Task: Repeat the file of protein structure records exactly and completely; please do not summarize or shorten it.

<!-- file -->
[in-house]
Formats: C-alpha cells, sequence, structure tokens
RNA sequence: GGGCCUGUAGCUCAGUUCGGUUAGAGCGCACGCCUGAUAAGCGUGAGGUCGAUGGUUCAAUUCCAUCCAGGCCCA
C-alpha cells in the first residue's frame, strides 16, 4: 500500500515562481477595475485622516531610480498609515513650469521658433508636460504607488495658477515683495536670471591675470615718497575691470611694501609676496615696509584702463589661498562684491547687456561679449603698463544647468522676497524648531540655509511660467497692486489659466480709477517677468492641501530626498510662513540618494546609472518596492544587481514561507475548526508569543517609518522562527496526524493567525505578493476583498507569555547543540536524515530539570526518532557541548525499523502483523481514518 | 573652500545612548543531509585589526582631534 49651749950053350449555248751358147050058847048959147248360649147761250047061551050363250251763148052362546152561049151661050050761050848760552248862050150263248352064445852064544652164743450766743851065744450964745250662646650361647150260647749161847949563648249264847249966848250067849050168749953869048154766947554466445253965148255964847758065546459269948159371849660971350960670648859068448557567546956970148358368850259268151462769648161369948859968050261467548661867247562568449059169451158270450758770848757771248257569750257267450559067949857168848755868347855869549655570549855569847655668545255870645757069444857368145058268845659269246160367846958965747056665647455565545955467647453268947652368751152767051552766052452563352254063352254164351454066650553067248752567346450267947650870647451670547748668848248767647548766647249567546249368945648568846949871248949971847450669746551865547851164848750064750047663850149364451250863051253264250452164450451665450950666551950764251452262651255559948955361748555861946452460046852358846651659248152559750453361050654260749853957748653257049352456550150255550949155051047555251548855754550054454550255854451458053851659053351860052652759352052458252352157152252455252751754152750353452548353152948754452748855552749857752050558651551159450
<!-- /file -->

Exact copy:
[in-house]
Formats: C-alpha cells, sequence, structure tokens
RNA sequence: GGGCCUGUAGCUCAGUUCGGUUAGAGCGCACGCCUGAUAAGCGUGAGGUCGAUGGUUCAAUUCCAUCCAGGCCCA
C-alpha cells in the first residue's frame, strides 16, 4: 500500500515562481477595475485622516531610480498609515513650469521658433508636460504607488495658477515683495536670471591675470615718497575691470611694501609676496615696509584702463589661498562684491547687456561679449603698463544647468522676497524648531540655509511660467497692486489659466480709477517677468492641501530626498510662513540618494546609472518596492544587481514561507475548526508569543517609518522562527496526524493567525505578493476583498507569555547543540536524515530539570526518532557541548525499523502483523481514518 | 573652500545612548543531509585589526582631534 49651749950053350449555248751358147050058847048959147248360649147761250047061551050363250251763148052362546152561049151661050050761050848760552248862050150263248352064445852064544652164743450766743851065744450964745250662646650361647150260647749161847949563648249264847249966848250067849050168749953869048154766947554466445253965148255964847758065546459269948159371849660971350960670648859068448557567546956970148358368850259268151462769648161369948859968050261467548661867247562568449059169451158270450758770848757771248257569750257267450559067949857168848755868347855869549655570549855569847655668545255870645757069444857368145058268845659269246160367846958965747056665647455565545955467647453268947652368751152767051552766052452563352254063352254164351454066650553067248752567346450267947650870647451670547748668848248767647548766647249567546249368945648568846949871248949971847450669746551865547851164848750064750047663850149364451250863051253264250452164450451665450950666551950764251452262651255559948955361748555861946452460046852358846651659248152559750453361050654260749853957748653257049352456550150255550949155051047555251548855754550054454550255854451458053851659053351860052652759352052458252352157152252455252751754152750353452548353152948754452748855552749857752050558651551159450